the state’s population. Tr. June 5, at 242:11–244:7; WM Ex-149. This figure likely understates the
market share held by package store chains, because Dr. Elzinga did not have data on the volume of
spirits sold. According to one report, the four largest chains have more than 60% of the total market
share of the retail liquor market in twenty-two Texas cities. Tr. June 5, at 245:18–248.
The Public Corporation Ban Was Enacted With the Purpose of Discriminating
Against Out-of-State Retailers
The credible evidence shows that the public corporation ban was enacted in
response to a successful dormant Commerce Clause challenge to a previous Texas law, which
imposed a residency requirement that restricted alcoholic-beverage permits to Texas residents and to
firms majority-owned by Texans. See Wilson v. McBeath, No. A-90-cv-736, 1991 WL 540043 (W.D.
Tex. June 13, 1991), aff’d sub nom. Cooper v. McBeath, 11 F.3d 547 (5th Cir. 1994) (striking down Tex.
Alco. Bev. Code § 109.53).
In May 1993, after the district court struck down the residency requirement but while
the appeal was pending before the Fifth Circuit, the Texas Legislature passed House Bill 1445. That
law reduced the length of time that the holder of an alcoholic-beverage permit was required to be a
resident of Texas (from three years to one) and eliminated the requirement altogether for mixed
beverage permits and beer-and-wine permits (but not for package store permits). See WM Ex-16
(H.B. 1445), § 6.03(k); Tr. June 7 (Vol. I), at 197:18–24. TPSA viewed the Cooper litigation as part of
a “tug of war between the legislature and the federal courts over the residency requirement.” Tr.
June 7 (Vol. I), at 217:20–24. TPSA supported H.B. 1445. Id. at 201:3–8.
The purpose of H.B. 1445 was to prevent the Fifth Circuit from issuing a merits
decision in Cooper. This purpose was revealed during a floor debate on an amendment proposed by
Representative Mark Stiles. The Stiles Amendment would have retained the residency requirement
for all permits. WM Ex-33, at 4:9–12. During the House debate on this amendment, Representative
Stiles noted that the Cooper lawsuit was the “real reason” for H.B. 1445’s partial elimination of the
residency requirement. Id. at 8:24–25. He urged his colleagues to “try to settle [their] lawsuit”
(referring to the Cooper litigation) rather than “take the whole baby and throw it out with the bath
water.” Id. at 10:3–4. Representative Stiles’s opponents argued that H.B. 1445 would actually save
most of the state’s residency requirements because, by eliminating the residency requirement for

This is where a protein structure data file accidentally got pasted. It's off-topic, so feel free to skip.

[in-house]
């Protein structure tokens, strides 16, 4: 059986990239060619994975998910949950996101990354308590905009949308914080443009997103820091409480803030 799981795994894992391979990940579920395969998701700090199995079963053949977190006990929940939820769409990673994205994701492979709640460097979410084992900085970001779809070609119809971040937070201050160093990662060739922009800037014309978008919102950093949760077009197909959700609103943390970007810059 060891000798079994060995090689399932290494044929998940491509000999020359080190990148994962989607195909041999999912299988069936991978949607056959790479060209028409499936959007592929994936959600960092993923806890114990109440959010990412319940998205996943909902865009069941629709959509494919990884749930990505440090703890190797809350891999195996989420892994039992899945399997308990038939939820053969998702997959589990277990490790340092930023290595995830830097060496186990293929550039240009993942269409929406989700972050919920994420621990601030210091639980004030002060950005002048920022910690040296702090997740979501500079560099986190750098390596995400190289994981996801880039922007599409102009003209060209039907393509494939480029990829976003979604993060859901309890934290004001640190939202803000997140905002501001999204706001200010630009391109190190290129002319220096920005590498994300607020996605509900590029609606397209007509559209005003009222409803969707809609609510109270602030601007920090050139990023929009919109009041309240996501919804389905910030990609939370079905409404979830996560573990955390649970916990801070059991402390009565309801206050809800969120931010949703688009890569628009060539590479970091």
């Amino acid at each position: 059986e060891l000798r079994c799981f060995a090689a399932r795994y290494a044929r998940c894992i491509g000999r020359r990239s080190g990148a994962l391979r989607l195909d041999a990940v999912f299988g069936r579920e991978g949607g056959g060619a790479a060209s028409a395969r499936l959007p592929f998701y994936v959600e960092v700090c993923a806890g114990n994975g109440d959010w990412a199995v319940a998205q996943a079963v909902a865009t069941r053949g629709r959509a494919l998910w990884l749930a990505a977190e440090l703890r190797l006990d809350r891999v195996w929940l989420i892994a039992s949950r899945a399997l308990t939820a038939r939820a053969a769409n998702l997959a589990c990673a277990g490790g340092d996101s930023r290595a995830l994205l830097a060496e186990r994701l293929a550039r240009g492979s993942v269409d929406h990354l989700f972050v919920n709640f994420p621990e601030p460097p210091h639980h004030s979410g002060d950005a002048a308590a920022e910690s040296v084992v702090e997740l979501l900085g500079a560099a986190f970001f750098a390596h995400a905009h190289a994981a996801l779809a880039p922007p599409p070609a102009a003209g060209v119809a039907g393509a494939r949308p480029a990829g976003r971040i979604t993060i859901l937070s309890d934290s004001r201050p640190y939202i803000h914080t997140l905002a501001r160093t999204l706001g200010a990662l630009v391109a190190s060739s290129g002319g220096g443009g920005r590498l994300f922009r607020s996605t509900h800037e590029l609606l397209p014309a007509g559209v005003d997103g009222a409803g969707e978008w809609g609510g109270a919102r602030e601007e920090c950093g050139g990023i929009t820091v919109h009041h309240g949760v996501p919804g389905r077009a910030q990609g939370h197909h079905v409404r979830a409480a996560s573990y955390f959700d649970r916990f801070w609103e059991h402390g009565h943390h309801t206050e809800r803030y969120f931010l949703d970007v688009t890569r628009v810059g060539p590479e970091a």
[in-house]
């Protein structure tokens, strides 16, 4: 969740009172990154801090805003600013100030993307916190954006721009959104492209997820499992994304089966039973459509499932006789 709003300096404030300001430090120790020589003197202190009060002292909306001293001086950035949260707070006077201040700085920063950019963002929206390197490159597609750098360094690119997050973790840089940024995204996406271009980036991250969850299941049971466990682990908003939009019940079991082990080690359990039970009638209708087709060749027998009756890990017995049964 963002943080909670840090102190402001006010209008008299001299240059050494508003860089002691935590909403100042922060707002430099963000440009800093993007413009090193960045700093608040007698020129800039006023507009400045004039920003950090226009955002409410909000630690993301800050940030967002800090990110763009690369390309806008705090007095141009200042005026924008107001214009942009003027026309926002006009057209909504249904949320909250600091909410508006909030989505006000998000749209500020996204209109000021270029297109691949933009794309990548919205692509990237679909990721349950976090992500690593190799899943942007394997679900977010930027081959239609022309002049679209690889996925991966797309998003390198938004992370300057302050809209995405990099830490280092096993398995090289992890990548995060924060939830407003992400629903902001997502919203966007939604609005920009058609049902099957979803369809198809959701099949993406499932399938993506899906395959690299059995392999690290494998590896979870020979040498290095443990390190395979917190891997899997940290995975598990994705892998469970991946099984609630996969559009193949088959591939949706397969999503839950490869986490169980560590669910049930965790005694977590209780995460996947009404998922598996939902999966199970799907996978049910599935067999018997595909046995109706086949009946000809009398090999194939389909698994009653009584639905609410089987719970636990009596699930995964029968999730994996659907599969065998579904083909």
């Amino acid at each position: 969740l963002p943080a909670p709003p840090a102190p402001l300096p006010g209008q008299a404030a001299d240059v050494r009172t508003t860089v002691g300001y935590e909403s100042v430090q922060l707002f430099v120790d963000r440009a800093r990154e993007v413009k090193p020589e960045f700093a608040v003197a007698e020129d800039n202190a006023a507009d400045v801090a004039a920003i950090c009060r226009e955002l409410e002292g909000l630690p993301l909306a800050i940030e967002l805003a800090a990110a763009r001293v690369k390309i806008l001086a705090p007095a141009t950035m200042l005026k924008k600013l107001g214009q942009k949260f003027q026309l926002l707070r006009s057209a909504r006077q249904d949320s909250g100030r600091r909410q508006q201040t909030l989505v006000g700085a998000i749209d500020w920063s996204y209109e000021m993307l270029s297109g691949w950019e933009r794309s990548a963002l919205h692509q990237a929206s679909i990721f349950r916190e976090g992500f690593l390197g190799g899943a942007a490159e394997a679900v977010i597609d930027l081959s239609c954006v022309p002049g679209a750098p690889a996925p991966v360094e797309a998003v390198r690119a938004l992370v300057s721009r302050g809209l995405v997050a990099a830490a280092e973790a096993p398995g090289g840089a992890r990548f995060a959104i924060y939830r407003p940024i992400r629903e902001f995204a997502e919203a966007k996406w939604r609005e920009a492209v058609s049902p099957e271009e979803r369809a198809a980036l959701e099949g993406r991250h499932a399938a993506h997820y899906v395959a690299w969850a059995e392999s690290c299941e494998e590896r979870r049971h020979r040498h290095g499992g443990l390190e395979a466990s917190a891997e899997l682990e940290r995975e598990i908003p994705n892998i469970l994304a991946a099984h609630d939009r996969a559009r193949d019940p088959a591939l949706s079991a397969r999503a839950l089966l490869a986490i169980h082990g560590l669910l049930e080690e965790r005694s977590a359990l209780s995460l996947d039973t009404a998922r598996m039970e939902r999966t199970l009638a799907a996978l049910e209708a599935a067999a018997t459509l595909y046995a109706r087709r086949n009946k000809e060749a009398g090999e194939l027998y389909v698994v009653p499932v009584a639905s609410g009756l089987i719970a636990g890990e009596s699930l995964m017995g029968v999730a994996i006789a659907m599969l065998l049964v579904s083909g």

mixed-beverage permits, the bill would prevent the Fifth Circuit from reaching a broader merits
holding in Cooper that would strike down the residency requirement for all permits, including
specifically package store permits. Id. at 6:23–7:11; 16:21–17:15. Some Representatives also stated
that a “deal” had been made with the Cooper plaintiffs, in which those plaintiffs had pledged to
dismiss their case if H.B. 1445 became law. Id. at 18:1–7; 8:22–23. The TPSA opposed the Stiles
Amendment. Id. at 24:3–4.
After H.B. 1445 was passed, the Cooper plaintiffs moved to dismiss their lawsuit. 11
F.3d at 551. However, the Fifth Circuit rejected the plaintiffs’ suggestion that their case was now
moot. Id. The Fifth Circuit issued its Cooper decision in January 1994. On the merits, it affirmed the
district court and struck down the state’s residency requirement using broad language that, fairly
read, applied not only to mixed-beverage permits but to all other retail permits as well. Id. at 554.
During the next Legislative Session, which convened in 1995, the TPSA drafted the
public corporation ban. Tr. June 7 (Vol. I), at 225:12–226:24. The drafter of the bill was Fred
Niemann, Jr., a lawyer and lobbyist for the TPSA who specialized in legislative affairs. Id. at 225:22–
226:12, 184:9–185:22. Mr. Niemann was the only witness for the bill; he also drafted fliers to be
distributed to legislators and staff explaining the bill. Id. at 237:20–24, 238:19–241:4. At his
deposition, the bill’s Senate sponsor confirmed TPSA’s critical role in the bill’s enactment, stating
that he did not “dream up” the bill himself. See Armbrister Dep., at 105:6–11.
TPSA conceived, drafted and supported the public corporation ban because the
TPSA feared that Cooper would be applied to strike down the residency requirement for package
store permits. Tr. June 7 (Vol. 1), at 192:3–11, 218:20–219:4, 236:14–22. This fear was the “very,
very strongest” reason why TPSA drafted the public corporation ban. Id. 237:8–9. Without the
residency requirement, TPSA was “afraid” that “very large stores could disrupt what had been a very